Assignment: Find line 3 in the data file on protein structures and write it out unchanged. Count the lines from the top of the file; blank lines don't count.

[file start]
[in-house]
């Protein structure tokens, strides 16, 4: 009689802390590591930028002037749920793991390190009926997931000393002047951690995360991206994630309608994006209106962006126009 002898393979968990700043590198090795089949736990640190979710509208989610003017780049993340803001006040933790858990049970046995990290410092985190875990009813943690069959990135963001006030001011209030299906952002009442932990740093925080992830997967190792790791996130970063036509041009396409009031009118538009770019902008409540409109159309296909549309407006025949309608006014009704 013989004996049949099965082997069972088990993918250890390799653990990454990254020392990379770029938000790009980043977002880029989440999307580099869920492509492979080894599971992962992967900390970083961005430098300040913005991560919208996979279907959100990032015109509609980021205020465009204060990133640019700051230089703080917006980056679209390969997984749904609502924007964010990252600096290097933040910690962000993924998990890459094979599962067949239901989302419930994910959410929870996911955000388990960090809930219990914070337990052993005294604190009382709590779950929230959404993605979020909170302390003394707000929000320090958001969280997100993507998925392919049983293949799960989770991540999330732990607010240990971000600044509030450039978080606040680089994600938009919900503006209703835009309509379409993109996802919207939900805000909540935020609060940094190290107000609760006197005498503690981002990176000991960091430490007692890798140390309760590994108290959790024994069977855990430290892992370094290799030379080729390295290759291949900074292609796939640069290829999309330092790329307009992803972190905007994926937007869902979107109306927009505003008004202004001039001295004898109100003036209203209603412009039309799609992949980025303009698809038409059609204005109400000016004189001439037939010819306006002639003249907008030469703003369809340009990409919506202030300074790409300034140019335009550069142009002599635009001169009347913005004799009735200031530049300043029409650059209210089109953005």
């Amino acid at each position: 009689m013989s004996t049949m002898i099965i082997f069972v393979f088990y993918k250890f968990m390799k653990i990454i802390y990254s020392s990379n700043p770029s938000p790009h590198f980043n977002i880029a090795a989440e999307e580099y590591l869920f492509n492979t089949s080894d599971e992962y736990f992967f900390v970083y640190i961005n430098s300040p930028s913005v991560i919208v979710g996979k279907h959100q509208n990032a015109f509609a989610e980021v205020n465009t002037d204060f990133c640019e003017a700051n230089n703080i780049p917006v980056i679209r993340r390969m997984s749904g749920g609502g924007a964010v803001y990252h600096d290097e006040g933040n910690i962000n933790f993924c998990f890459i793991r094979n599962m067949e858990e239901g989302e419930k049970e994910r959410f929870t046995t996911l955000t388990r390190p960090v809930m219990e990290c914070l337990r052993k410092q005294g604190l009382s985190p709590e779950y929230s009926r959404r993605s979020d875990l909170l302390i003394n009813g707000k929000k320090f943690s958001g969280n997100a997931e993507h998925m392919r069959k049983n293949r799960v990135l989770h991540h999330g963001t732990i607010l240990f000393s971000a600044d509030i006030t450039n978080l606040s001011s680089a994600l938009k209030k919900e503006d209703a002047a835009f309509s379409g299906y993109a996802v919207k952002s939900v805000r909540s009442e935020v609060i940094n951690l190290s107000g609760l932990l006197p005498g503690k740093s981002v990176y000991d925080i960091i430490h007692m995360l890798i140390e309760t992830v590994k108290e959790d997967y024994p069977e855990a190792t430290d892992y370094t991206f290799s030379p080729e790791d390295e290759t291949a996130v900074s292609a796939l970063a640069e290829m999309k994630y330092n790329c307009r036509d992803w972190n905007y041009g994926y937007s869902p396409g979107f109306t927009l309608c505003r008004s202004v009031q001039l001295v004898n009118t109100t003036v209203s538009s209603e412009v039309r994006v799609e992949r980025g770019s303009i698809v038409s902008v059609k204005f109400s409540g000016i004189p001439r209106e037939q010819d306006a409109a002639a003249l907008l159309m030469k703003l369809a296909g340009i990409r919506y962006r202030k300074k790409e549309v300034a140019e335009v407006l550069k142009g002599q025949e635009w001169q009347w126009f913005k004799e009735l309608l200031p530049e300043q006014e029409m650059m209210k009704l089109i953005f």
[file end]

């Amino acid at each position: 009689m013989s004996t049949m002898i099965i082997f069972v393979f088990y993918k250890f968990m390799k653990i990454i802390y990254s020392s990379n700043p770029s938000p790009h590198f980043n977002i880029a090795a989440e999307e580099y590591l869920f492509n492979t089949s080894d599971e992962y736990f992967f900390v970083y640190i961005n430098s300040p930028s913005v991560i919208v979710g996979k279907h959100q509208n990032a015109f509609a989610e980021v205020n465009t002037d204060f990133c640019e003017a700051n230089n703080i780049p917006v980056i679209r993340r390969m997984s749904g749920g609502g924007a964010v803001y990252h600096d290097e006040g933040n910690i962000n933790f993924c998990f890459i793991r094979n599962m067949e858990e239901g989302e419930k049970e994910r959410f929870t046995t996911l955000t388990r390190p960090v809930m219990e990290c914070l337990r052993k410092q005294g604190l009382s985190p709590e779950y929230s009926r959404r993605s979020d875990l909170l302390i003394n009813g707000k929000k320090f943690s958001g969280n997100a997931e993507h998925m392919r069959k049983n293949r799960v990135l989770h991540h999330g963001t732990i607010l240990f000393s971000a600044d509030i006030t450039n978080l606040s001011s680089a994600l938009k209030k919900e503006d209703a002047a835009f309509s379409g299906y993109a996802v919207k952002s939900v805000r909540s009442e935020v609060i940094n951690l190290s107000g609760l932990l006197p005498g503690k740093s981002v990176y000991d925080i960091i430490h007692m995360l890798i140390e309760t992830v590994k108290e959790d997967y024994p069977e855990a190792t430290d892992y370094t991206f290799s030379p080729e790791d390295e290759t291949a996130v900074s292609a796939l970063a640069e290829m999309k994630y330092n790329c307009r036509d992803w972190n905007y041009g994926y937007s869902p396409g979107f109306t927009l309608c505003r008004s202004v009031q001039l001295v004898n009118t109100t003036v209203s538009s209603e412009v039309r994006v799609e992949r980025g770019s303009i698809v038409s902008v059609k204005f109400s409540g000016i004189p001439r209106e037939q010819d306006a409109a002639a003249l907008l159309m030469k703003l369809a296909g340009i990409r919506y962006r202030k300074k790409e549309v300034a140019e335009v407006l550069k142009g002599q025949e635009w001169q009347w126009f913005k004799e009735l309608l200031p530049e300043q006014e029409m650059m209210k009704l089109i953005f």